22 July 2016

Swarm capture with a yacht mast

While tending the hive in the garden yesterday, Winn came back with news of bees seen swarming in the Churchyard down the road, so we all wandered down to check out the sight. Yes, there was a swarm, almost twenty feet up into a crab apple tree. A bait trap laced with attractant was hung out from a lower branch and left over night.
This morning no movement was detected - the swarm still intact but out of reach. So at 8am the solution presents itself and my dinghy mast retrieved from Coomb Cellars and brought home. A large plastic box was tied securely at the top of the mast and Courtenay and me donned our bee suits and gloves. The balancing act of trying to manoeuvre this unwieldy assembly then saw us doing some sort of Morris Dance amongst the gravestones as the box was inched closer to the swarm.  Once we were satisfied the box was within inches of the swarm and directly underneath, one sharp thrust of the mast upwards and against the branch dislodged the complete swarm, which fell into the box.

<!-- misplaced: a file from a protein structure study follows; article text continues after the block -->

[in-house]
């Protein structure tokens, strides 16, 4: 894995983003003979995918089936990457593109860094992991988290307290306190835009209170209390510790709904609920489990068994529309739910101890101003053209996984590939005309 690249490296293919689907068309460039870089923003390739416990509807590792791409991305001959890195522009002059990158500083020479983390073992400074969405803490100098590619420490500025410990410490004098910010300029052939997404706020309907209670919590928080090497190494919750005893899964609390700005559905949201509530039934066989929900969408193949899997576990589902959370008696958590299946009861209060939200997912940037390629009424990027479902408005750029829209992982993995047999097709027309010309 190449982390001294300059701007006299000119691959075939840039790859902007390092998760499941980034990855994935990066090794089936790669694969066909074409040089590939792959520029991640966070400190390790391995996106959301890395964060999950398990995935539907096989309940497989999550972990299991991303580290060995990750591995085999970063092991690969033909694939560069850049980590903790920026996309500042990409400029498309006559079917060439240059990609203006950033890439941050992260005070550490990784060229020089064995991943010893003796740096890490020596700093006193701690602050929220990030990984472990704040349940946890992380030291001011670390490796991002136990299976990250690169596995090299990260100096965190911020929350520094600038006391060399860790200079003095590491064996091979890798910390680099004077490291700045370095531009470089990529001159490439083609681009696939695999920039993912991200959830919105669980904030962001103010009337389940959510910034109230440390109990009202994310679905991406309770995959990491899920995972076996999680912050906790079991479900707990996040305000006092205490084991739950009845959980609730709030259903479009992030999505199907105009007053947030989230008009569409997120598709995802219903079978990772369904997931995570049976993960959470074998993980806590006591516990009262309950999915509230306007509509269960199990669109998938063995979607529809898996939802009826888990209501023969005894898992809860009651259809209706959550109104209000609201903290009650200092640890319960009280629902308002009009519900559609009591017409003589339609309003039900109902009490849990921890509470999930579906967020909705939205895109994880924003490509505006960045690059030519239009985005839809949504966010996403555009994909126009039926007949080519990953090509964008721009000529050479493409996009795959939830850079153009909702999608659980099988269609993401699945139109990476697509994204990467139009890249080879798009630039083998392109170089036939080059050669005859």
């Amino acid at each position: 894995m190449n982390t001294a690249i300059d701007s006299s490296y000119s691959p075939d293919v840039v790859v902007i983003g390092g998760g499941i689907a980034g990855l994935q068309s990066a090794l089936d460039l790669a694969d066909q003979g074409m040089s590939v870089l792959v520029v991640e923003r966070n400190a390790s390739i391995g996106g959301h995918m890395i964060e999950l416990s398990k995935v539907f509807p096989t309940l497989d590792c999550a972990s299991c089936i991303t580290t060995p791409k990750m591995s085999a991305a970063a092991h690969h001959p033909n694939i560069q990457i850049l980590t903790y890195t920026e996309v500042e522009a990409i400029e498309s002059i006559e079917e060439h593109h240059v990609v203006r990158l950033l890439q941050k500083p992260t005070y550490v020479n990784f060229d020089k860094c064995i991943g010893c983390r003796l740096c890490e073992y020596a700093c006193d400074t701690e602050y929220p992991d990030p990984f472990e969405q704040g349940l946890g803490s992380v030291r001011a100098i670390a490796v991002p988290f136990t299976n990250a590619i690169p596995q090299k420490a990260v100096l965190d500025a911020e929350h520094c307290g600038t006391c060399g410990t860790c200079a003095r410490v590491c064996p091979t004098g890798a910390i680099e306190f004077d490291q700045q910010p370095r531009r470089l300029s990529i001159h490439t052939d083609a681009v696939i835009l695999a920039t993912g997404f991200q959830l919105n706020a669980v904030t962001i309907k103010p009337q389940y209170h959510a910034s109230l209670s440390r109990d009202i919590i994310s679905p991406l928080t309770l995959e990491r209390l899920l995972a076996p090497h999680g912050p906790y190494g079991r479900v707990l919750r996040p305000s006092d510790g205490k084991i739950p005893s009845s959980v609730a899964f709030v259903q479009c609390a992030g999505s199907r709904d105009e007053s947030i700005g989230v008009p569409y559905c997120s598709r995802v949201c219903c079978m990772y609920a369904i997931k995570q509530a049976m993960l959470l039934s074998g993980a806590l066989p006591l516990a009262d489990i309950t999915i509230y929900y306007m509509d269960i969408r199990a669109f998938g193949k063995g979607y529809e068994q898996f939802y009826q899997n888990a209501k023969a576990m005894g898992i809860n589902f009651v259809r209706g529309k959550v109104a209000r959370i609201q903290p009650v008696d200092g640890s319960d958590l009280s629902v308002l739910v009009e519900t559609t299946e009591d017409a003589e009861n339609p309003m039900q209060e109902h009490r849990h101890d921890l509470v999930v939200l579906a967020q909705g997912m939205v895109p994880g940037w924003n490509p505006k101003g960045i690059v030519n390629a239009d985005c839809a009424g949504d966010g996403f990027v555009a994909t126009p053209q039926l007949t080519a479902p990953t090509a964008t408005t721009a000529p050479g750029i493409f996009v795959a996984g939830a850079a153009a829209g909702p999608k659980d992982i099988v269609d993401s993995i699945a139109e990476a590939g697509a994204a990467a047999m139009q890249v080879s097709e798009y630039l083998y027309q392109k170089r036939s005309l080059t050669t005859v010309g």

The chaotic lowering of the mast to the horizontal almost ended in disaster as the weight of swarm and box combined meant that the mast could only just be lowered to the ground without a loss of control. The ground quite uneven and peppered with molehills. Courtenay took a tumble and rolled across the path. Cries of unholy mirth rang out across the churchyard. Those souls departed whose bones lay beneath our feet would be rocking in the aisle beyond heaven's gate, should they be awake and watching.
As soon as the box touched ground we were able to let go of the mast, and gingerly attach a lid to confine the bees, leaving it slightly ajar. A retreat was made, and after coffee we returned to find calm once more,  the swarm safely contained - the stragglers from high in the tree had flown down into the midst of the swarm which was then taken back to a hive ready and waiting. Prepared  with several bars of foundation and three partly drawn out combs which will give them a head start. By mid day we declared mission accomplished. 

By midday Courtenay's hive was housing  the newly collected swarm


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